US9116967B2 - Methods and apparatus to interface an application to a database - Google Patents

Methods and apparatus to interface an application to a database Download PDF

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US9116967B2
US9116967B2 US13210140 US201113210140A US9116967B2 US 9116967 B2 US9116967 B2 US 9116967B2 US 13210140 US13210140 US 13210140 US 201113210140 A US201113210140 A US 201113210140A US 9116967 B2 US9116967 B2 US 9116967B2
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query
database
test
application
queries
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US20130046787A1 (en )
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Justin Michael Ford
Michael Hale
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Hewlett Packard Enterprise Development LP
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Hewlett-Packard Development Co LP
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    • GPHYSICS
    • G06COMPUTING; CALCULATING; COUNTING
    • G06FELECTRIC DIGITAL DATA PROCESSING
    • G06F17/00Digital computing or data processing equipment or methods, specially adapted for specific functions
    • G06F17/30Information retrieval; Database structures therefor ; File system structures therefor
    • G06F17/30286Information retrieval; Database structures therefor ; File system structures therefor in structured data stores
    • G06F17/30557Details of integrating or interfacing systems involving at least one database management system
    • G06F17/3056Details of integrating or interfacing systems involving at least one database management system between a Database Management System and a front-end application

Abstract

Methods and apparatus to interface an application to a database are disclosed. An example method includes determining a query used by an application that is to communicate with a database via a database driver. The query is tested on the database via the database driver. Such testing includes storing a query template when a received result of the query matches an expected result of the query. A database access framework is generated to interface between the application and the database driver based on the stored query template.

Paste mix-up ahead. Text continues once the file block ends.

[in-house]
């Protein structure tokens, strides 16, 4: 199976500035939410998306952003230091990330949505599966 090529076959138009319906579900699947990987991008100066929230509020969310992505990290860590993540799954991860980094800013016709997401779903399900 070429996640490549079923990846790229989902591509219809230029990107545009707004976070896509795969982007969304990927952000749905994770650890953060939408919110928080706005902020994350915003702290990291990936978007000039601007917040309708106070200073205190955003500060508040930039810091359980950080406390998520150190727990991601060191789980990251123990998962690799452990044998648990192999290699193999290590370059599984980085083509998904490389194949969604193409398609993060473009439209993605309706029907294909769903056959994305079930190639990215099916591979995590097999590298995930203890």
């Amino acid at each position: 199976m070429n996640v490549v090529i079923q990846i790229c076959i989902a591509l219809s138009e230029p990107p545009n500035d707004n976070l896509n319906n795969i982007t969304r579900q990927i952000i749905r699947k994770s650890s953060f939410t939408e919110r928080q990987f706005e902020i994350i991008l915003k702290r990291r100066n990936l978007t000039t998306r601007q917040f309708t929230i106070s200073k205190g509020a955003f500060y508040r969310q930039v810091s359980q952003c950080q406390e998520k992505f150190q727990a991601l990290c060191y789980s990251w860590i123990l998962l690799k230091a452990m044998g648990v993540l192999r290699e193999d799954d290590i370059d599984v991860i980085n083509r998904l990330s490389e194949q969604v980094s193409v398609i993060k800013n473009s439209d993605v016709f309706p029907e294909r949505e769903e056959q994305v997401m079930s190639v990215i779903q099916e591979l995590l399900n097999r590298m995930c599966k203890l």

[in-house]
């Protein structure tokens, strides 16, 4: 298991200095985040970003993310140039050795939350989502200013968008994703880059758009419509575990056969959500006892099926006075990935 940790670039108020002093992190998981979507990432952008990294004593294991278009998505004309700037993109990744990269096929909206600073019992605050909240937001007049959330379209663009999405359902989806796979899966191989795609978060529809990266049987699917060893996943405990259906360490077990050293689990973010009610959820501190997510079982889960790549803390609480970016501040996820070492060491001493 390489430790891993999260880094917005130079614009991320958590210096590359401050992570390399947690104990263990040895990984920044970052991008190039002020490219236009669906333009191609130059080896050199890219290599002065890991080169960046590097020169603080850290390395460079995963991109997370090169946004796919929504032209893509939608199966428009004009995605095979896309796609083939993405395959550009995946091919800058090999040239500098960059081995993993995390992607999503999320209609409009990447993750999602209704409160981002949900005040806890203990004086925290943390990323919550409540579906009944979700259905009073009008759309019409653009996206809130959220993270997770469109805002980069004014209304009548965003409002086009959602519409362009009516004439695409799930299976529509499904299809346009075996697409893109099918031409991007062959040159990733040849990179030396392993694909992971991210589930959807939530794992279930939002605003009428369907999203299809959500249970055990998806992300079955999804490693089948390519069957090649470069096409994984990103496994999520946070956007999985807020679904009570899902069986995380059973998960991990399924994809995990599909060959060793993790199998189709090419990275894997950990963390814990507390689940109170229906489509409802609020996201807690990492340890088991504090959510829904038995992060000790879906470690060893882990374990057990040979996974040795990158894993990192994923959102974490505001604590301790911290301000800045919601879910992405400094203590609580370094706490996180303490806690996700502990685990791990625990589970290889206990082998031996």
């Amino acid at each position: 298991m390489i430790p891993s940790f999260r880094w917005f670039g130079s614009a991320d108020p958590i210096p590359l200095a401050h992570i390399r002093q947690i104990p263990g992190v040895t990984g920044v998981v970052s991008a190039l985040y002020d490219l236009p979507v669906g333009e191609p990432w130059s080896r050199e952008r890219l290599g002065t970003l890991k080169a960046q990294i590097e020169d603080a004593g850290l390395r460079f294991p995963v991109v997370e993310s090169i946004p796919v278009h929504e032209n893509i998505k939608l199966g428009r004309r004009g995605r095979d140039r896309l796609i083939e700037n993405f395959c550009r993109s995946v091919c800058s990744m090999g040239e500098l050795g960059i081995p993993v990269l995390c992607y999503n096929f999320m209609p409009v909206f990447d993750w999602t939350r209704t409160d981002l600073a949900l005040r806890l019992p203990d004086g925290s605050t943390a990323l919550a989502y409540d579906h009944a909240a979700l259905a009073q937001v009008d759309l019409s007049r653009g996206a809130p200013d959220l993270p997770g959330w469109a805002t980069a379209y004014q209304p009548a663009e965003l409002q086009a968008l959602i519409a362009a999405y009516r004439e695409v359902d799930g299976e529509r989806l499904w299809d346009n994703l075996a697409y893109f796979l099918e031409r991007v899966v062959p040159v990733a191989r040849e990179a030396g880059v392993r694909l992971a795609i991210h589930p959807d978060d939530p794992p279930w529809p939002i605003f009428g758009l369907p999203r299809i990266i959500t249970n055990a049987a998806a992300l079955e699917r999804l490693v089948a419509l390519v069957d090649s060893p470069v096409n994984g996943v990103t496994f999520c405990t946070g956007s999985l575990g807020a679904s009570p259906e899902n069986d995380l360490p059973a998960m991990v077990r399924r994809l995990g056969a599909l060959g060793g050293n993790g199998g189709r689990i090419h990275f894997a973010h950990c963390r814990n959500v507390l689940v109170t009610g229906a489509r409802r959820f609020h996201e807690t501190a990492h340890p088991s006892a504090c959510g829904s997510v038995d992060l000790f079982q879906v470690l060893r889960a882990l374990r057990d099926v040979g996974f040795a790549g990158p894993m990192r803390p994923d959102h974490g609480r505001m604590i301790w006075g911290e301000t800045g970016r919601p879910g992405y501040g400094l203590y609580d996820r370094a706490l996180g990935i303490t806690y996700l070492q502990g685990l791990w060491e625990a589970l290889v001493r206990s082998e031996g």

Description

BACKGROUND

Some software applications query a database for information retrieval and/or storage. Queries use specialized syntaxes and/or formats to communicate with a database. Different types of databases use different syntaxes and/or formats for communication. In some cases, a syntax describes a Data Manipulation Language (DML), while in other cases, a syntax describes a Data Description Language (DDL). DML statements direct retrieval or modification of information and/or data stored in a database. DDL statements direct creation, modification, and/or deletion of definitions of objects (e.g., tables, views, etc.) in a database.

BRIEF DESCRIPTION OF THE DRAWINGS

FIG. 1 is a schematic illustration of an example system including an example framework generator and an example database access framework.

FIG. 2 is block diagram of the example framework generator of FIG. 1.

FIG. 3 is a block diagram of the example database access framework of FIG. 1.

FIG. 4 is a flowchart representative of example machine-readable instructions that may be executed to implement the example framework generator of FIGS. 1 and 2.

FIG. 5 is a flowchart representative of example machine-readable instructions that may be executed to implement the example framework generator of FIGS. 1 and 2.

FIG. 6 is a flowchart representative of example machine-readable instructions that may be executed to implement the example database access framework of FIGS. 1 and 3.

FIG. 7 is a block diagram of an example computer that may execute, for example, the machine-readable instructions of FIGS. 4 and 5 to implement the example framework generator of FIGS. 1 and 2, and/or the machine-readable instructions of FIG. 6 to implement the example database access framework of FIGS. 1 and 3.

DETAILED DESCRIPTION

Many software applications are designed to utilize a single database query syntax and/or format. Thus, the syntax and/or format of the software application may not match the syntax and/or format of a particular database. When the syntax and/or format of the software application does not match the syntax and/or format of the database, the software application may execute an incorrect statement on the database, thereby causing an unintended result.

Applications are typically written for a single type of database. For example, an application might be written to interface with a SQL database, an Oracle database, a Sybase database, etc. Since many different types of databases exist, the application may not be able to communicate with a database that is already installed at a customer location. When a syntax and/or format mismatch between an application and a database occurs, the application might not be able to communicate with the database.